The phrase “Taco Tuesday” is being held hostage by a fast-food chain from Wyoming, but “it should belong to everyone,” attorneys representing Taco Bell claim in a petition filed Tuesday with the U.S. Patent and Trademark Office.
Taco Bell is urging the agency to cancel the trademark over the term currently owned by fast-casual rival Taco John’s, so that it is “freely available to all who make, sell, eat and celebrate tacos,” Taco Bell argued.
“Taco Bell seeks no damages or trademark rights in Taco Tuesday,” the company said in its petition. “It simply seeks common sense for usage of a common term. In filing the legal petitions, Taco Bell is honoring people’s right to come together and celebrate the joys of tacos, on Tuesdays and every other day.”
The multinational chain also filed a petition on Tuesday to cancel a second trademark owned by Gregory Hotel, the parent company of Gregory’s Restaurant and Bar in New Jersey. Gregory’s has been the holder of the “Taco Tuesday” trademark in the state of New Jersey since 1979, according to its website. Gregory’s did not immediately respond to a request for comment.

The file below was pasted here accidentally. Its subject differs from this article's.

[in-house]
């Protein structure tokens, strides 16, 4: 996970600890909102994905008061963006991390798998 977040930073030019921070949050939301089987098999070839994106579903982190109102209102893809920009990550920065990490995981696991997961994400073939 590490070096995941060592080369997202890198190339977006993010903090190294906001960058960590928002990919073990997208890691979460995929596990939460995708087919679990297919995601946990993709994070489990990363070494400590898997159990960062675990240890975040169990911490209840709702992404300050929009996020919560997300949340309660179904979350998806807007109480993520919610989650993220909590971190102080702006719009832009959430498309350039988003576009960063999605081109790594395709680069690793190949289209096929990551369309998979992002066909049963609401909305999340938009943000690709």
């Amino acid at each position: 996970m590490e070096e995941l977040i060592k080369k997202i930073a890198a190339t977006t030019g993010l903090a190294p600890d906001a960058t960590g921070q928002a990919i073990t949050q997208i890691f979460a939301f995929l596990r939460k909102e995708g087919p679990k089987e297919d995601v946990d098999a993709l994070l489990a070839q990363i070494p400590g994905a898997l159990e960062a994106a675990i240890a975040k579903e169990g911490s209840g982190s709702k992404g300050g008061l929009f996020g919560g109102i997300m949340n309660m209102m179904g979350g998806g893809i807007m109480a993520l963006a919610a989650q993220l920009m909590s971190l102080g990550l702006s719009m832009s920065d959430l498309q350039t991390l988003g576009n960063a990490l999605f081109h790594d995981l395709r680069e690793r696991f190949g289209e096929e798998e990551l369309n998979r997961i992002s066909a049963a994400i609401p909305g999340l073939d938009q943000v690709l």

Everyone loves “Taco Tuesday”
Restaurants have used the phrase “Taco Tuesday” as a marketing gimmick to attract customers. NBA superstar LeBron James tried to trademark Taco Tuesday in 2019 but the USPTO denied his motion, arguing the phrase is “commonly used in everyday speech,” the New York Times reported.
The driving force behind Taco Tuesday is for people to “come together every week to celebrate something as simple, yet culturally phenomenal, as the taco,” Taco Bell said in its petition.
“How can anyone ‘Live Más’ if they’re not allowed to freely say ‘Taco Tuesday?’ It’s pure chaos,” said the fast food chain, which is owned by Yum Brands.
Taco Bell operates more than 450 corporate locations across the U.S. and has more than 6,600 franchises nationwide. The chain has sold tacos in its restaurants for almost 60 years.
Taco John’s CEO Jim Creel said in a statement Tuesday that his company doesn’t want to fight with Taco Bell, “but when a big, bad bully threatens to take away the mark our forefathers originated so many decades ago, well, that just rings hollow to us.”
“If ‘Living Más’ means filling the pockets of Taco Bell’s army of lawyers, we’re not interested,” he added.
Founded in 1969 in Cheyenne, Taco John’s has almost 400 restaurants across 23 states. The Patent and Trademark Office approved its “Taco Tuesday” trademark in 1989. The company sends out letters asking other businesses not to use “Taco Tuesday,” but has never had to go to court over the phrase, Creel told the Associated Press in an interview.
Taco John’s also has trademarks on the phrases “Taco Bravo,” “Softshell Saturday,” “Wake up Wednesday,” “Mexi Rolls” and “Nachos Navidad.”